How Far Apart Should Hammock Posts Be?
The ideal hanging distance gives your hammock the optimal spring in its stretch while never putting unnecessary strain on its support. If you hang your hammock wrong, then it will not only be too taut or too floppy but it’ll be awkward and uncomfortable regardless of the leaning.
Here we’ll be taking you through a comprehensive look how far apart hammock posts should be, explaining a few basic concepts and a general rule-of-thumb, while looking at the individual spacing needs of more specific hammock setups.
The General Rule
If your hammock did not come with individual instructions suited to its frame and shape, then set your posts at a total distance apart which is 2 ft. longer than the length of the hammock. This generally gives the best tension for most hammocks and never allows for any risk of damage to your hammock due to incorrect spacing.
Never make the mistake of underestimating the total amount of space that your hammock will need. The average hammock needs up to fifteen square feet of space with double hammocks taking up near to twenty square feet.
Hanging Your Hammock Perfectly
While always a topic of heated discussion, the perfect degree of tilt and level of “flatness” of your hammock is relatively easy to determine. The 83% rule is a good one to follow. Measure the length of your hammock and make sure that your posts are only at 83% of the distance apart of total length. This positioning gives you a relative flat degree of suspension when laying diagonally.
Spacing for a Bridge Hammock
The ideal distance apart for your bridge hammock posts is different from a standard hammock. Adjust the spacing of your posts to between 70% and 80% of the total length, adjusting the suspension lengths and heights as is comfortable. Bridge hammock posts can be further apart than other types of hammocks given their extensive total length.
Consider a Spreader Hammock
If you are going to be laying two-up in a double hammock, then a spreader bar is highly recommended. A hammock featuring a spreader bar is a must for any multiple-person hammock as well as larger individuals. The spreader helps immensely to disperse the weight, keeping the hammock or double hammock open just enough to cradle your form adequately.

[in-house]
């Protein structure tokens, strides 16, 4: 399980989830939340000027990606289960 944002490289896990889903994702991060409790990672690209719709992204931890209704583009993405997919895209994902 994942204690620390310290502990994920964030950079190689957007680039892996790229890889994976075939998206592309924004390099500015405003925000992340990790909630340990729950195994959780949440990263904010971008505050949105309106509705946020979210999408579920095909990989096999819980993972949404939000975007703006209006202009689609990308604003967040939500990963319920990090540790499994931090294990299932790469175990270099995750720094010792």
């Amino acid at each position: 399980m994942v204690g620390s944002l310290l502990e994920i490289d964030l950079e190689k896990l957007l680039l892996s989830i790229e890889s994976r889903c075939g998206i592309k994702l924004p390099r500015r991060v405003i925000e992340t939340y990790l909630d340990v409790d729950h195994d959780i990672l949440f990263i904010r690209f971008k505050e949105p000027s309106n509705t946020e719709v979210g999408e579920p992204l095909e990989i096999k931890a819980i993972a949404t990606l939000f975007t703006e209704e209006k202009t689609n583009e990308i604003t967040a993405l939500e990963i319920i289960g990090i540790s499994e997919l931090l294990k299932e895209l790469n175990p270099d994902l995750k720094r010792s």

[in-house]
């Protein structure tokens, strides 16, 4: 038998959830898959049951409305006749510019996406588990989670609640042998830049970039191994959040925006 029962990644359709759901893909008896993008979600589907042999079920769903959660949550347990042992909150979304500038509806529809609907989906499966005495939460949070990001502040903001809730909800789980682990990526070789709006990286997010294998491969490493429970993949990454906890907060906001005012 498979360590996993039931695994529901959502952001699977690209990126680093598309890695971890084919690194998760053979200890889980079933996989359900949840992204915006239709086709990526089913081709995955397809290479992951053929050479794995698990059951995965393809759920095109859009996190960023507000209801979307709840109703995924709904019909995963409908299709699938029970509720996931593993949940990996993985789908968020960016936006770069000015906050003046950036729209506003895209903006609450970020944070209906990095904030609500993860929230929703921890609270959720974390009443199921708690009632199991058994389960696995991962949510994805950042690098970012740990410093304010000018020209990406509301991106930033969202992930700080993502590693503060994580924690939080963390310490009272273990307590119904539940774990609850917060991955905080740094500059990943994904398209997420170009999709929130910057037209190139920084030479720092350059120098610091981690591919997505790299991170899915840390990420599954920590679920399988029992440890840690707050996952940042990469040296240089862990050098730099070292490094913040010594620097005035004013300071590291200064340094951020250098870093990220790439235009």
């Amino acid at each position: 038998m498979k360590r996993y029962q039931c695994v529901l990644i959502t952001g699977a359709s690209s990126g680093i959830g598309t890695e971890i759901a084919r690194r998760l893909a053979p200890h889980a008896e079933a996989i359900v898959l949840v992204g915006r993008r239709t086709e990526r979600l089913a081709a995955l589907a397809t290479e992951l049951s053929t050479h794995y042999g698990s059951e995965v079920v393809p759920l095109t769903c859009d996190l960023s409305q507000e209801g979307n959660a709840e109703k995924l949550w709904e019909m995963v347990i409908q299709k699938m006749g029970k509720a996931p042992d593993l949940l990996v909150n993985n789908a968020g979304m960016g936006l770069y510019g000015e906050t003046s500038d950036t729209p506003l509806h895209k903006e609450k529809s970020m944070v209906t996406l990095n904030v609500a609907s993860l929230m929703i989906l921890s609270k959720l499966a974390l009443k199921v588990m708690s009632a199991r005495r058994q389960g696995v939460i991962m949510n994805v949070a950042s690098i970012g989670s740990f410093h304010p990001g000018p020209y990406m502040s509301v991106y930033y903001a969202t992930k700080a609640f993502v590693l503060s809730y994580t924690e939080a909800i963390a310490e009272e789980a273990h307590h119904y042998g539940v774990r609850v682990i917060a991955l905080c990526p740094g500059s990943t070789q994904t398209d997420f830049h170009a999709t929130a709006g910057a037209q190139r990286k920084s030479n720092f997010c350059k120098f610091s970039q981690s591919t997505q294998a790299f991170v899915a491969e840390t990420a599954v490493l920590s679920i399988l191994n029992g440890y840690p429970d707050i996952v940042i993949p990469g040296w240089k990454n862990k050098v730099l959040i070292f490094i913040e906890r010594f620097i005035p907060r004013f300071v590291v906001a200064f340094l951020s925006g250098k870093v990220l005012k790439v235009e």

Spacing Requirements for Large Hammocks
If you are trying to find the optimal spacing for perhaps a large double hammock or something bigger, then it may be better to determine the spacing requirements based on the angle of the horizontal elevation. You are looking to reach a 30° horizontal suspension angle. The longer the hammock, the higher it needs to be hung and the further apart the hammock posts need to be.
How Deep to Bury Support Posts
Your support poles should be thick and sturdy while always being buried to at least one-third of their total length. Any support poles erected as a permanent fixture should be concreted in place in order to guarantee that your hammock cannot move at all once secured.
If you are going to be putting a considerable amount of weight onto the hammock, then it is best to install support posts with a crossbar to ease the tension. This will greatly improve stability.
Try an Online Hammock Hang Calculator
To cut out the guesswork, give UltimateHang.com’s online hammock hang calculator a try. Simply input your distance between trees or posts, your ridgeline length, your preferred sitting height, the estimated total weight, and the angle at which you wish to hang when laying diagonally in your hammock, and the calculator will show your how far apart your hammock posts should be, as well as the height, hang point, tension, and suspension length. It’s a fantastic tool.
Finding the Perfect Sag, Swing and Space
If you are unsure of where to start then give around a 15 ft. of spacing a try first. It is always better to go a little long rather than having your hammock uncomfortably suspended.
Once you find the right degree of suspension, your hammock will wrap around you comfortably while sagging enough to have a little swing as well. Always take into consideration your tarp when picking the ideal place for your hammock.
Your hammock posts need to be tall enough to support the full length of your tarp’s ridgeline giving enough coverage to keep you under shade even when your hammock sways. The closer your posts are together, the higher you’ll need to tie your straps.
Try never to give yourself an irregular position to lay in. You’ll soon see that a banana-shaped posture is the most comfortable position when lying in a hammock.